Softened Water: A Source of Sodium? Here’s What You Need to Know

Softened Water: A Source of Sodium? Here’s What You Need to Know

Softened Water: A Source of Sodium? Here’s What You Need to Know

Hard water is a problem throughout the Midwest. Water is considered “hard” when it has a high mineral content, including dissolved calcium and magnesium.  These minerals can dry out your skin and hair – plus, they can build up inside appliances like washing machines and ice makers – potentially shortening the life of your household investments. Water softeners replace hard minerals like calcium and magnesium. It does so by using sodium ions, through a process is known as “ion exchange.”

Many of us are health-conscious and carefully monitor what we eat and drink. Because salt is used in the water-softening process, we occasionally hear from people who are concerned that a water softener will increase the amount of sodium in their water. So, softeners do add a small amount of sodium to your water—but not salt.

The amount of sodium in water after it has been through a water softener depends on a few factors, such as the hardness of the incoming water, the size of the water softener, and the efficiency of the regeneration process. However, in general, a typical water softener can add between 10 to 300 milligrams of sodium per 8-ounce glass of water. The water-softened water, when compared with other popular foods and drinks, see the chart below:

To put things in perspective, a cup of milk contains 122 milligrams of sodium (more than 4 times the sodium in a cup of softened water). A plain egg contains around 59 milligrams of sodium – twice as much as the cup of softened water.

In general, the sodium levels in softened water are not high enough to cause health problems for most people, but those on a low-sodium diet or with certain health conditions may want to consider alternative water treatment methods. If you have a health condition that could be worsened by increased sodium, talk with your doctor. If your doctor does express concern, you can still enjoy the benefits of soft water while avoiding any excess sodium. Consider these two options:

  • Bypass faucet: Some people install an extra drinking water faucet in the kitchen. That way, you get untreated water for cooking and drinking, but your other appliances receive the soft water they prefer for their own well-being!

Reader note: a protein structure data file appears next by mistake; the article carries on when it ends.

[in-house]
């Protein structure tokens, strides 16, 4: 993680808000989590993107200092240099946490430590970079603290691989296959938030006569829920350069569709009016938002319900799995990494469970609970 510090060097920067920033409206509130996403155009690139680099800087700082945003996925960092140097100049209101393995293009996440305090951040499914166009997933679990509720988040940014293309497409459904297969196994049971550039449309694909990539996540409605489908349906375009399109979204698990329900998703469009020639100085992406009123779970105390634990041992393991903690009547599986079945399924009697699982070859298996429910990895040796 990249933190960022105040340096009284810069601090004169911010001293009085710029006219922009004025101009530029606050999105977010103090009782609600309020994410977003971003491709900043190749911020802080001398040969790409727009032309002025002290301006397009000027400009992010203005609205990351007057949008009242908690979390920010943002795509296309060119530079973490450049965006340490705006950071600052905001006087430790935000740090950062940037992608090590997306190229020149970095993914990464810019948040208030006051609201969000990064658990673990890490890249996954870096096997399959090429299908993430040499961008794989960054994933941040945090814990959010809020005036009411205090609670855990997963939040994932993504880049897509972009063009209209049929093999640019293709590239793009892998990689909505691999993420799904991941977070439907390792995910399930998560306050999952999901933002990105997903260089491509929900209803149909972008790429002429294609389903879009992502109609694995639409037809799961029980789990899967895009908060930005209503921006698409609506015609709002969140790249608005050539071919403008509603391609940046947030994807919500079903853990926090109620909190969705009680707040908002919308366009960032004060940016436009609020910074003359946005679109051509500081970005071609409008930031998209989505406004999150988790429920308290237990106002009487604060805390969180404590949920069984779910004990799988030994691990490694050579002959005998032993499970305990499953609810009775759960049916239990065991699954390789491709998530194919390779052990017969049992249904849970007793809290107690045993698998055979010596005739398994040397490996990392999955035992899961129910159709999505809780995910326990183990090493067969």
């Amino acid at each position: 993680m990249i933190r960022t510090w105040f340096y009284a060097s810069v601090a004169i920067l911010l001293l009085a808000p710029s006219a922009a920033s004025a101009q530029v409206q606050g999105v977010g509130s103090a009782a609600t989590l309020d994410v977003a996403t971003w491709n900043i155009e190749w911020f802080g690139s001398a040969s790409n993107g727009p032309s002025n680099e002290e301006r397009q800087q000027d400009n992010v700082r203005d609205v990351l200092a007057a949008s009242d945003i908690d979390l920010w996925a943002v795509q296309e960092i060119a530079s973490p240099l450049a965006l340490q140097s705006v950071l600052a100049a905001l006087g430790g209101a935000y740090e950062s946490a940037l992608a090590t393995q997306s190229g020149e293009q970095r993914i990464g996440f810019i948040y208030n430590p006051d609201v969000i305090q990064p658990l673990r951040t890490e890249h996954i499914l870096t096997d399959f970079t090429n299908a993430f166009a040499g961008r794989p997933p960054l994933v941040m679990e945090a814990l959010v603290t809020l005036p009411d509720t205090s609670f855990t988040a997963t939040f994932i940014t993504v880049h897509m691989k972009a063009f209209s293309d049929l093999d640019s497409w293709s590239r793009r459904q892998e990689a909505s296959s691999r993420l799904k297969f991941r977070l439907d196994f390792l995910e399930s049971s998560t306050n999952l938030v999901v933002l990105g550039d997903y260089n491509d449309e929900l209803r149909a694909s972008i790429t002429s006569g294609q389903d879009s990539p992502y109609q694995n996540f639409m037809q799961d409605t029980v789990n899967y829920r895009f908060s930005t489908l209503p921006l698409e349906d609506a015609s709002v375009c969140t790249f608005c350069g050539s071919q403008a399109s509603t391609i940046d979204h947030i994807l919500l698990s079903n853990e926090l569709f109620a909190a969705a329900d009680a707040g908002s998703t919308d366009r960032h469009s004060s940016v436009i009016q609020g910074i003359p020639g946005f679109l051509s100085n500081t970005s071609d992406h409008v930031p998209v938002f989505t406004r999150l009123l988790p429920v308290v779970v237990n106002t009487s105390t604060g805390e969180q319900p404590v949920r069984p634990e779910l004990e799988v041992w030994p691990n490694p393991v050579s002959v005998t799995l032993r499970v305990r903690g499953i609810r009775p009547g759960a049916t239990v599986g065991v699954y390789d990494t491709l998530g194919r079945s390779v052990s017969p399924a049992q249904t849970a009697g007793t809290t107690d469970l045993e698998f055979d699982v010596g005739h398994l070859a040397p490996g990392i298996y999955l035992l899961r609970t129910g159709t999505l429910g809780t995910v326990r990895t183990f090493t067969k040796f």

• Reverse osmosis (RO) system: An RO system filters the sodium and many other contaminates a water softener isn’t capable of removing. With an RO system, like the ClearFlo RO and the certified UltroWater RO, your entire home benefits from the protection of a water softener, and any water you drink goes through an extra layer of purification.

What about the “Healthy Minerals” in Water?

Calcium, magnesium, potassium, sodium, zinc, iron, and other trace minerals are naturally found in our tap water and are considered safe and beneficial for human health. However, the specific mineral content of tap water can vary depending on the location and source of the water, as well as the treatment process used by the local water provider. Because, as we outlined, calcium and magnesium are the key culprits in hard water and the problems associated with that. It is a water softener’s job to remove calcium and magnesium from your water to protect your home, hair, and skin from damage. Some people worry that they’ll miss out on the other nutrients if the water they’re drinking no longer has these minerals. Ultimately the calcium and magnesium in your original water are inorganic minerals that come from the bedrock of the Earth. It’s difficult for your body to absorb and process these minerals directly from your drinking water because they are the wrong kind. So, when it comes to getting essential minerals in your diet, ingesting hard water doesn’t in reality do much good – but eating your fruits and veggies does! 

Whole-Home Health and Water Safety

If you are concerned about the water quality in your home, talk to one of our water treatment specialists. We can provide specialized water testing, interpret the results, and give professional recommendations on how to resolve any issues you and your family may be facing.

Whether you get your water from a private well or a city water source, it’s a good idea to test your water and check your home water safety. If you are considering a convenient, effective way to get softened water and/or pure, clean drinking water right from your faucet at home, call our water expert team at Futuramic’s Clean Water Center at (402) 453-5730. We will come out for a free evaluation to see which system is best for you.